The eyes have it—colour plays a major role when it comes to the taste and perception of food.
Purple heritage potatoes and carrots are trendy with foodies, but some grocery shoppers may be reluctant to buy them because they’re not used to seeing the produce in those less usual shades.
“We do some tasting experiments where we change the flavours and have it different than the colour and people are so influenced by the colour that it almost overrides what their taste buds might be telling them,” says Dr. Phyllis Shand, professor and head of the department of food and bioproduct sciences at the University of Saskatchewan.
She says research has shown that colour can influence both how intense taste is perceived and whether we like the flavour of a food.
“I think it’s because in terms of our brains, the colour centre is close to the centre for all of our senses so there’s some interaction … that’s helping to make sense of all the information that the brain is being given at that one moment.”
While companies are no doubt aware that some shoppers will have a strong aversion to strangely coloured foods, that hasn’t stopped many from experimenting with some odd concoctions.
Back in 2000, Heinz shook up the market with green ketchup, which was eventually followed by purple, pink, orange, teal and blue versions of the condiment. The gimmick lasted for several years before the product was discontinued.
More recently, a Loblaws store at Toronto’s Maple Leaf Gardens, located near the epicentre of the city’s gay pride events, showed its support in June with an array of psychedelic-looking fresh goods.
The meat department tinted the casings of the store-made pork breakfast sausages with food colouring, including shades of green, purple and yellow. The bakery pumped out multi-coloured bagels, cakes and cookies, and pizzas were festooned with such toppings as various coloured peppers, purple onions and black olives in a rainbow pattern.
“I can’t stop chuckling, these are horrifying and amazing and I’m buying them,” wrote one commenter on Reddit after seeing the sausages.
Another wrote: “I couldn’t possibly stomach these. My brain wouldn’t let me eat green meat.”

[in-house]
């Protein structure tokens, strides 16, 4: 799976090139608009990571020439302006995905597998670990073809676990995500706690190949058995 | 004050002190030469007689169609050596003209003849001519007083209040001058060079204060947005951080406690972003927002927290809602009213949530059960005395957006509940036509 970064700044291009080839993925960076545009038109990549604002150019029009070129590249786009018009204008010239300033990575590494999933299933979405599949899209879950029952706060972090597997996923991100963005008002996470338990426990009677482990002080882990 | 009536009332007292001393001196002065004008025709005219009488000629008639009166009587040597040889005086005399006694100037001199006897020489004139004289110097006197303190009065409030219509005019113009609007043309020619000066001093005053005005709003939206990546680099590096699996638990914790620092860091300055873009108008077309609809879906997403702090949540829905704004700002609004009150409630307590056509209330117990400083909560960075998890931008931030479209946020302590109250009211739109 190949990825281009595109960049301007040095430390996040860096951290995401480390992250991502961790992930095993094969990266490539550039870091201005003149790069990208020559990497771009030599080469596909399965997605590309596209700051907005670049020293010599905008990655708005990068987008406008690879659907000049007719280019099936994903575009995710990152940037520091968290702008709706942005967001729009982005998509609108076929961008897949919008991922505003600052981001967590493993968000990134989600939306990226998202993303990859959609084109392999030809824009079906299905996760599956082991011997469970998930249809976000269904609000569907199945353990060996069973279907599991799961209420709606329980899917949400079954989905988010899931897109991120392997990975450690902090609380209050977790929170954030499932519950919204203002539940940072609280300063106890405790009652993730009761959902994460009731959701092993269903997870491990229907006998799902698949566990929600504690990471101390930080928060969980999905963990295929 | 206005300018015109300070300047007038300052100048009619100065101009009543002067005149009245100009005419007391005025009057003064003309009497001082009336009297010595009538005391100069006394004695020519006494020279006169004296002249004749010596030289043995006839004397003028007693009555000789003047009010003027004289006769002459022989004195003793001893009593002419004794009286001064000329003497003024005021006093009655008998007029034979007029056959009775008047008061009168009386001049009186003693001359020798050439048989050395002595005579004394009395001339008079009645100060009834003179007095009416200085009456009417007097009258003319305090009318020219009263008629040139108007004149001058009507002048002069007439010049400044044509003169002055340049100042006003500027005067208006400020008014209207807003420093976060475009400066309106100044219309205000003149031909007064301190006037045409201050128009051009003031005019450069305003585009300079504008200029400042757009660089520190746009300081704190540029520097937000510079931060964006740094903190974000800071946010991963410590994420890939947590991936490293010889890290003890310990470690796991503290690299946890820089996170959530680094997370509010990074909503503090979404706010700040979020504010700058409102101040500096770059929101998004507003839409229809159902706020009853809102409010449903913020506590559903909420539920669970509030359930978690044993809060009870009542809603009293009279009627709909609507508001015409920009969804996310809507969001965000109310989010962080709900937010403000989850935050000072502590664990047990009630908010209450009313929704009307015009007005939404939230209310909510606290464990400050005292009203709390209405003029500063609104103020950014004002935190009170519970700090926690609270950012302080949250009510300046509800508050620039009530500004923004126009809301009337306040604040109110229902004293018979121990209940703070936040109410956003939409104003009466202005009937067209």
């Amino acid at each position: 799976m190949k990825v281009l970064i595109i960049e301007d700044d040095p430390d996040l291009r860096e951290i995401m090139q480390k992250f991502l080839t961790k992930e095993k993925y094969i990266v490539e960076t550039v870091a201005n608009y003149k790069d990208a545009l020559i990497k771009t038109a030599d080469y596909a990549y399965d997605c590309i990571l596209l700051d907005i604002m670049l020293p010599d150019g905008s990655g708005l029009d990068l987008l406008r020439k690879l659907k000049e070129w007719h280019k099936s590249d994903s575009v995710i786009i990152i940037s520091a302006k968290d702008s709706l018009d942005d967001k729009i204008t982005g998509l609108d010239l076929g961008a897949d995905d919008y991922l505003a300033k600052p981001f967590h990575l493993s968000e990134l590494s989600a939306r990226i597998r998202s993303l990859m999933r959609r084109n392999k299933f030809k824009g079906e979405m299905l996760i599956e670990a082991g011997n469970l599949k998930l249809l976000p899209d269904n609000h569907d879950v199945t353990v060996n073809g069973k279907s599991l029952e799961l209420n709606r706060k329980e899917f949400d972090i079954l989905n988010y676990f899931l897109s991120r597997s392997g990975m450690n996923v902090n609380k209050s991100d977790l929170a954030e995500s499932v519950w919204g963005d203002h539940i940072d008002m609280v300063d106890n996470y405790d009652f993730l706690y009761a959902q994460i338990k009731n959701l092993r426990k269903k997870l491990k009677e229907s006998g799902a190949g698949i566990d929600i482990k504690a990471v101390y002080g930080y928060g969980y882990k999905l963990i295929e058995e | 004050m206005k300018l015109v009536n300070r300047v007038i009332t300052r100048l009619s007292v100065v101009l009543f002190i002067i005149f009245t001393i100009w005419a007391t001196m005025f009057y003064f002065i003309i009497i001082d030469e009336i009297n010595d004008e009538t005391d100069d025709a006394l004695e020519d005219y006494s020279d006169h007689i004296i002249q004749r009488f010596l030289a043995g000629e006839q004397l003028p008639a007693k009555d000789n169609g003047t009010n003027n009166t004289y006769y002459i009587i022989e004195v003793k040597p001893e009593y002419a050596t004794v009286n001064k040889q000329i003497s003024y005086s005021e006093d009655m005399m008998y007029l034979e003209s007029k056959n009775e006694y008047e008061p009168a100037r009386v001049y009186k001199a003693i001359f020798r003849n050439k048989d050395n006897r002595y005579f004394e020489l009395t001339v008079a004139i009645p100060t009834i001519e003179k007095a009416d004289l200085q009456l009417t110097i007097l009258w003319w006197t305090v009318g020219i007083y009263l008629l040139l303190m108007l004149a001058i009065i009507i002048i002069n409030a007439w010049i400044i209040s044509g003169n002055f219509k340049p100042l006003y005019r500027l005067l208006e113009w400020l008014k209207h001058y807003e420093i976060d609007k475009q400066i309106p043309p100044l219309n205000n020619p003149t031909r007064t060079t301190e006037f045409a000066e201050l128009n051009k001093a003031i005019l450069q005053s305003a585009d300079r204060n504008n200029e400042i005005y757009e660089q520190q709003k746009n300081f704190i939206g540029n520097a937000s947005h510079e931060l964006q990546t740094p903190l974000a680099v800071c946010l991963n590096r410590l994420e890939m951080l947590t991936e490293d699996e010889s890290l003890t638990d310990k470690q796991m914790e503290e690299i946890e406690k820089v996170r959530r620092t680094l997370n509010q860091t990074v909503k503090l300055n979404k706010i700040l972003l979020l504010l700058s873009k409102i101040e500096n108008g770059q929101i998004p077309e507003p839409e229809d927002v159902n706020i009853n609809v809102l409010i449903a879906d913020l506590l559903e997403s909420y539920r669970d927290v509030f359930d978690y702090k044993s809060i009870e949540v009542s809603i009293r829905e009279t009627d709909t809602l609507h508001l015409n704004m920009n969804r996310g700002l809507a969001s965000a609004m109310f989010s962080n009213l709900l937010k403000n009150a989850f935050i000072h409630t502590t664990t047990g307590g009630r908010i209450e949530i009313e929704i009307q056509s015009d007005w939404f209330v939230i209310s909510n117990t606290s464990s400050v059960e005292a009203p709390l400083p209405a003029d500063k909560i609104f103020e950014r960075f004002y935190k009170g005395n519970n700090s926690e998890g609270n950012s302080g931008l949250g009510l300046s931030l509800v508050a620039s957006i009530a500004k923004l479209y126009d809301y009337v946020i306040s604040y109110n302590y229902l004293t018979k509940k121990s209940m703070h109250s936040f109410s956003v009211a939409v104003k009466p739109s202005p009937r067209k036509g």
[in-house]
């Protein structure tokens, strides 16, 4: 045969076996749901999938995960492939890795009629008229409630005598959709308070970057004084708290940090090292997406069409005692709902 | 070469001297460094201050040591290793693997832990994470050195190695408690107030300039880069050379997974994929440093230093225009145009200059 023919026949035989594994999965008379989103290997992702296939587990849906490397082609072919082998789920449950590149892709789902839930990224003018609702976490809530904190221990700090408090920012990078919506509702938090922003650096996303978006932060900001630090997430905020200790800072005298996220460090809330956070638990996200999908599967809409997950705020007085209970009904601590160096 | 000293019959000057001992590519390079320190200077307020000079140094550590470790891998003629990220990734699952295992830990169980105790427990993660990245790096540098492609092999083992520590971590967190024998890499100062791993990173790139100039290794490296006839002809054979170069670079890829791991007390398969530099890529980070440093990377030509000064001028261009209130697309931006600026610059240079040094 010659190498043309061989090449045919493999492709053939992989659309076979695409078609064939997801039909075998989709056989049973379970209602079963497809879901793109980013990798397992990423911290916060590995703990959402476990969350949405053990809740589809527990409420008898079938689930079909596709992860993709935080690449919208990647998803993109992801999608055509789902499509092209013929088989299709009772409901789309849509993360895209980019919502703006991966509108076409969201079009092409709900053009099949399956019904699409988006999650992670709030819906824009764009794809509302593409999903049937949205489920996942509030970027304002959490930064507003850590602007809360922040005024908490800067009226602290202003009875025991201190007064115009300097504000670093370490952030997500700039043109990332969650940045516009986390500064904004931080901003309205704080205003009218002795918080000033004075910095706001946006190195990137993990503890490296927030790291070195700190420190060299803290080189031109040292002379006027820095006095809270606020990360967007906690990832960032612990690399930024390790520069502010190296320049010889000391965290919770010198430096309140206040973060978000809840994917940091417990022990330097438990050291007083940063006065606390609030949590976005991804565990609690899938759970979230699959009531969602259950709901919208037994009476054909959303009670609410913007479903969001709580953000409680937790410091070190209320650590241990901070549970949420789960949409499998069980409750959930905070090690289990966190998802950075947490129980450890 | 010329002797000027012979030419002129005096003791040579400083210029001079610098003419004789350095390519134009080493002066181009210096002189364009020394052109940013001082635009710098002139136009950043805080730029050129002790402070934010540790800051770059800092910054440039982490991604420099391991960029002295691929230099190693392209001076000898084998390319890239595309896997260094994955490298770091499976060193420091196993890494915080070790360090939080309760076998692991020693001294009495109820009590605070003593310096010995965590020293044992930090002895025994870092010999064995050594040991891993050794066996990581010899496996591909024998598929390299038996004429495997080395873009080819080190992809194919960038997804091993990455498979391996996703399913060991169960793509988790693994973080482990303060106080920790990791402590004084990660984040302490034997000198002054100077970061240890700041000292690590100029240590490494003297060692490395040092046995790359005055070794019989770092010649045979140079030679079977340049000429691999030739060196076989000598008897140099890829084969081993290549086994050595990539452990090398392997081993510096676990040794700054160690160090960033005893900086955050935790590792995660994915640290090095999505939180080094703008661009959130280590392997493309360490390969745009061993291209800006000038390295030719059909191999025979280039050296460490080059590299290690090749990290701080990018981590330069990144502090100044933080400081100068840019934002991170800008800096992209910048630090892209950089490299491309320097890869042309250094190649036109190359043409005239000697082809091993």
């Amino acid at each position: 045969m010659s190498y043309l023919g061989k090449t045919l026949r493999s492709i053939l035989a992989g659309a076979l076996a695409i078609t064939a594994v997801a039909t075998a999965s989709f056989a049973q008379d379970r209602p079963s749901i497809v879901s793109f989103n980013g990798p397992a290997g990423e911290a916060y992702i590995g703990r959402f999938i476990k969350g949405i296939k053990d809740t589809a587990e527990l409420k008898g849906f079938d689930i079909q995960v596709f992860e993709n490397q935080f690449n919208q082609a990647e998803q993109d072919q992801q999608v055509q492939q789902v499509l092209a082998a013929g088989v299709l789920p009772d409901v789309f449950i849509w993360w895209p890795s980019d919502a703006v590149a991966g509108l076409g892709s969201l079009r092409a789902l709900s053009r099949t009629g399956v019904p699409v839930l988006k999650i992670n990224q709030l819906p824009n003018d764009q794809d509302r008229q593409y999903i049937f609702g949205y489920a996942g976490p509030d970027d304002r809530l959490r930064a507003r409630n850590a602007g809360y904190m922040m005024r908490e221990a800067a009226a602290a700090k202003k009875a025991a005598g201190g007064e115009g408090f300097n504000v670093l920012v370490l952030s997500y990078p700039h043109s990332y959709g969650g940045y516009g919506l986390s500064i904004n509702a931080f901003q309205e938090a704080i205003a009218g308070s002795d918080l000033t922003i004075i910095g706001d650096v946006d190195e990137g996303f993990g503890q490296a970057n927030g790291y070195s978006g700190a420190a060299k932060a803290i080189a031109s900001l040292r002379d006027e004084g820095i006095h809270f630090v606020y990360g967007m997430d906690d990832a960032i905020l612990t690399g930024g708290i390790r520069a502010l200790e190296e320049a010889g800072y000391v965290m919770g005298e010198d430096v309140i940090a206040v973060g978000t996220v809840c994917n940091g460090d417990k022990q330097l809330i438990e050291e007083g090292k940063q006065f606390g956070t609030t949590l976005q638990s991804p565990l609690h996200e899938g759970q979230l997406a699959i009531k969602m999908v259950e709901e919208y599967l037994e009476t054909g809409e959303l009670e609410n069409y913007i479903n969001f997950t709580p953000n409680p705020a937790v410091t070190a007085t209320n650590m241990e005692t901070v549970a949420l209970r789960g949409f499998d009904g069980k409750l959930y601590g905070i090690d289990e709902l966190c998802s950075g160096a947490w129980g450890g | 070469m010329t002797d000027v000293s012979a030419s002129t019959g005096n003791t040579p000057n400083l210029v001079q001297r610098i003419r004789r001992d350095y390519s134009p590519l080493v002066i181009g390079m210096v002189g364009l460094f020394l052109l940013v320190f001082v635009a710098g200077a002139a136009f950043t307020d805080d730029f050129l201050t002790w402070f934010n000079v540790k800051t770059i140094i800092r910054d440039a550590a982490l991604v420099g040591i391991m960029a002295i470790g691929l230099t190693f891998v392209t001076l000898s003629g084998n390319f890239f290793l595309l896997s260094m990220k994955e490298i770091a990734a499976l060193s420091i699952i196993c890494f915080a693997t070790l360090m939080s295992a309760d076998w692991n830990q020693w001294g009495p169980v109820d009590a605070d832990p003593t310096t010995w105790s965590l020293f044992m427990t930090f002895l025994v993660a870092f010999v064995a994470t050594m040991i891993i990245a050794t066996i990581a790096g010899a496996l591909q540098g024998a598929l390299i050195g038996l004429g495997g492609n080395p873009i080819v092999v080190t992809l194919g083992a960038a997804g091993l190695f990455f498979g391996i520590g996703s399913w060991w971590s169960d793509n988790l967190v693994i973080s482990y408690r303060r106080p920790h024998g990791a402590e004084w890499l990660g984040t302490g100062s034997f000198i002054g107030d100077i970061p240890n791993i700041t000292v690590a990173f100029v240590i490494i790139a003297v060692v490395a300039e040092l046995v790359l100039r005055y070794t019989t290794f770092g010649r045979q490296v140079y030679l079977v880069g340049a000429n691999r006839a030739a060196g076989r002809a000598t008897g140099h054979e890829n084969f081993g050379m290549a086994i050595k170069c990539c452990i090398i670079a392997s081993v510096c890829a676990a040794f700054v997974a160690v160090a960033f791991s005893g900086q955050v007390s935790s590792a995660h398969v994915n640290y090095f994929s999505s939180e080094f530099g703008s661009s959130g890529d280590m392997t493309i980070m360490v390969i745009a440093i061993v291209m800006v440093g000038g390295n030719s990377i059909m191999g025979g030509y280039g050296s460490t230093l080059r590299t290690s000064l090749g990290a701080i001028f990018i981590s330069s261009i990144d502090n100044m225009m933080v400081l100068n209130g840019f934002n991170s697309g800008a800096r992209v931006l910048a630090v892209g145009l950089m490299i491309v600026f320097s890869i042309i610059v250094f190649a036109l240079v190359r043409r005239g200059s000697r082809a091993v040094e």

Burger buns seem to be favoured by food marketers these days for colourful makeovers.
Last October, Ace Bakery and Hero Certified Burgers teamed up with a Think Pink Burger in support of Breast Cancer Awareness Month. A pink bun was created using beet juice, while the beef burger was topped with raspberry goat cheese and pink slaw. For every pink bun sold in Ontario during the campaign, $1 was donated to the Canadian Breast Cancer Foundation, which in the end totalled more than $5,000, said Dante Di Iulio, marketing specialist for Hero Certified Burgers.
Consumers nervous about sampling the pink bun found it more acceptable when they learned how the pink colour was achieved, the company said.
Hero has also introduced a jet-black bun created by Ace Bakery, which is tinted with powdered bamboo charcoal.
“Most customers are definitely skeptical to try it, but once they bite into it, they fall in love. It’s definitely our most photographed product on social media as well,” wrote Di Iulio.
But their black burger buns are not the first. Burger King Japan promoted all-black burgers—with black buns, black cheese and black ketchup all made from squid ink and bamboo charcoal—in 2014 and 2015.
In the U.S. last fall, Burger King introduced the “Halloween Whopper” with buns made black through the infusion of A1 steak sauce in the dough.
In the spring, Burger King also launched the “Angriest Whopper,” a burger dished up in a bright red bun baked with hot sauce.
McDonald’s in China also recently marketed two sandwiches tied to the release of the film “Angry Birds”: a fried chicken sandwich with a fiery red bun and a pork sandwich with a green bun.
“Our modern-day society is very interested in new things all the time and so I think that what the fast-food companies are trying to do is give something new to appeal to people— and they may or may not have hit the right response depending on the market or where they are,” says Shand.
“They’re constantly trying to appeal to all of our senses and doing things I guess opposite to what people might expect is their way to get interest in their products.”